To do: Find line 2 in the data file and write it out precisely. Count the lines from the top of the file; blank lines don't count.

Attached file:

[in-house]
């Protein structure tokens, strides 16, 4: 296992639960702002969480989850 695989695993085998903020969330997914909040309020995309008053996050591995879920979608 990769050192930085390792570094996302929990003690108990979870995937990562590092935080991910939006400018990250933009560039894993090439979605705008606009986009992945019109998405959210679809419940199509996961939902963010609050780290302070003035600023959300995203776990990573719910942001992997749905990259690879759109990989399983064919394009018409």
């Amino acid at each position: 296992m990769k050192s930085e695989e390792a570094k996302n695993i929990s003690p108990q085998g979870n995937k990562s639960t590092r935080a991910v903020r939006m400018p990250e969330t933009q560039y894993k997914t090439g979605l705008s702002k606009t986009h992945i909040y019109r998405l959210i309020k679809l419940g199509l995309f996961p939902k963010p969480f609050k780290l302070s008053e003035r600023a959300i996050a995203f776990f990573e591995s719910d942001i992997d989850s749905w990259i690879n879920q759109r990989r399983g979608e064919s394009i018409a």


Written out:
């Protein structure tokens, strides 16, 4: 296992639960702002969480989850 695989695993085998903020969330997914909040309020995309008053996050591995879920979608 990769050192930085390792570094996302929990003690108990979870995937990562590092935080991910939006400018990250933009560039894993090439979605705008606009986009992945019109998405959210679809419940199509996961939902963010609050780290302070003035600023959300995203776990990573719910942001992997749905990259690879759109990989399983064919394009018409």